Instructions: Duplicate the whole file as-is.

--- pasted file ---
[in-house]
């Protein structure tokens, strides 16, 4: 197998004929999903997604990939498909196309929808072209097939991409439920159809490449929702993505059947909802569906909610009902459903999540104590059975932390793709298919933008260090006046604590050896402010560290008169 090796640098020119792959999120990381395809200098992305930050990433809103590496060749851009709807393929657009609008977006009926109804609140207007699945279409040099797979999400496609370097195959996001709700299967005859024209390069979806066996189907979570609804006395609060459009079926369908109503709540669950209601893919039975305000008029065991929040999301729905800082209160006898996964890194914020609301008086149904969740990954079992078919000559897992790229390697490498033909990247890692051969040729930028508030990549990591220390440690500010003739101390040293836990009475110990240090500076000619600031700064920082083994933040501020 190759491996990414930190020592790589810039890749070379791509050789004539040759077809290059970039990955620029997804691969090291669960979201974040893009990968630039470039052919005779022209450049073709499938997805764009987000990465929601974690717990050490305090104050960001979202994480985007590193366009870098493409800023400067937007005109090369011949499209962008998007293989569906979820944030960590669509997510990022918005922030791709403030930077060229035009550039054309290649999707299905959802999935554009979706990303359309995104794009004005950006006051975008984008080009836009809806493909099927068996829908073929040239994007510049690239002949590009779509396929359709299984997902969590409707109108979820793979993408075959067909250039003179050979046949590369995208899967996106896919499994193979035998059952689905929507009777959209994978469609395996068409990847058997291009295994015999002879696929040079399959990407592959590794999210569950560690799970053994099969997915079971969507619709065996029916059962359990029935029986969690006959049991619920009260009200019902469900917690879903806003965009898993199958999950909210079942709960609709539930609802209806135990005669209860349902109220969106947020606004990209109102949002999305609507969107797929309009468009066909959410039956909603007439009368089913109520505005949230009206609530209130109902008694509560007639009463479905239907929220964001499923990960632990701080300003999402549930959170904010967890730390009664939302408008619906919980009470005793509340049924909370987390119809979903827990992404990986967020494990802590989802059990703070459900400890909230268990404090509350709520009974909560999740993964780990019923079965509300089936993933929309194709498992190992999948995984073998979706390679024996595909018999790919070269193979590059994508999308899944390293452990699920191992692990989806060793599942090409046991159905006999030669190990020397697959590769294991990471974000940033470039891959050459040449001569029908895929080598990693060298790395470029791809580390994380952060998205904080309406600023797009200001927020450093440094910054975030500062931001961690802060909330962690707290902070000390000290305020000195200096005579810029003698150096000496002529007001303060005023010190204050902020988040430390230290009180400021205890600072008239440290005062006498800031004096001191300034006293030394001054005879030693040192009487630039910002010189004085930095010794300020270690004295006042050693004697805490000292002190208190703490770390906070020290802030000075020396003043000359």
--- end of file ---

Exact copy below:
[in-house]
């Protein structure tokens, strides 16, 4: 197998004929999903997604990939498909196309929808072209097939991409439920159809490449929702993505059947909802569906909610009902459903999540104590059975932390793709298919933008260090006046604590050896402010560290008169 090796640098020119792959999120990381395809200098992305930050990433809103590496060749851009709807393929657009609008977006009926109804609140207007699945279409040099797979999400496609370097195959996001709700299967005859024209390069979806066996189907979570609804006395609060459009079926369908109503709540669950209601893919039975305000008029065991929040999301729905800082209160006898996964890194914020609301008086149904969740990954079992078919000559897992790229390697490498033909990247890692051969040729930028508030990549990591220390440690500010003739101390040293836990009475110990240090500076000619600031700064920082083994933040501020 190759491996990414930190020592790589810039890749070379791509050789004539040759077809290059970039990955620029997804691969090291669960979201974040893009990968630039470039052919005779022209450049073709499938997805764009987000990465929601974690717990050490305090104050960001979202994480985007590193366009870098493409800023400067937007005109090369011949499209962008998007293989569906979820944030960590669509997510990022918005922030791709403030930077060229035009550039054309290649999707299905959802999935554009979706990303359309995104794009004005950006006051975008984008080009836009809806493909099927068996829908073929040239994007510049690239002949590009779509396929359709299984997902969590409707109108979820793979993408075959067909250039003179050979046949590369995208899967996106896919499994193979035998059952689905929507009777959209994978469609395996068409990847058997291009295994015999002879696929040079399959990407592959590794999210569950560690799970053994099969997915079971969507619709065996029916059962359990029935029986969690006959049991619920009260009200019902469900917690879903806003965009898993199958999950909210079942709960609709539930609802209806135990005669209860349902109220969106947020606004990209109102949002999305609507969107797929309009468009066909959410039956909603007439009368089913109520505005949230009206609530209130109902008694509560007639009463479905239907929220964001499923990960632990701080300003999402549930959170904010967890730390009664939302408008619906919980009470005793509340049924909370987390119809979903827990992404990986967020494990802590989802059990703070459900400890909230268990404090509350709520009974909560999740993964780990019923079965509300089936993933929309194709498992190992999948995984073998979706390679024996595909018999790919070269193979590059994508999308899944390293452990699920191992692990989806060793599942090409046991159905006999030669190990020397697959590769294991990471974000940033470039891959050459040449001569029908895929080598990693060298790395470029791809580390994380952060998205904080309406600023797009200001927020450093440094910054975030500062931001961690802060909330962690707290902070000390000290305020000195200096005579810029003698150096000496002529007001303060005023010190204050902020988040430390230290009180400021205890600072008239440290005062006498800031004096001191300034006293030394001054005879030693040192009487630039910002010189004085930095010794300020270690004295006042050693004697805490000292002190208190703490770390906070020290802030000075020396003043000359």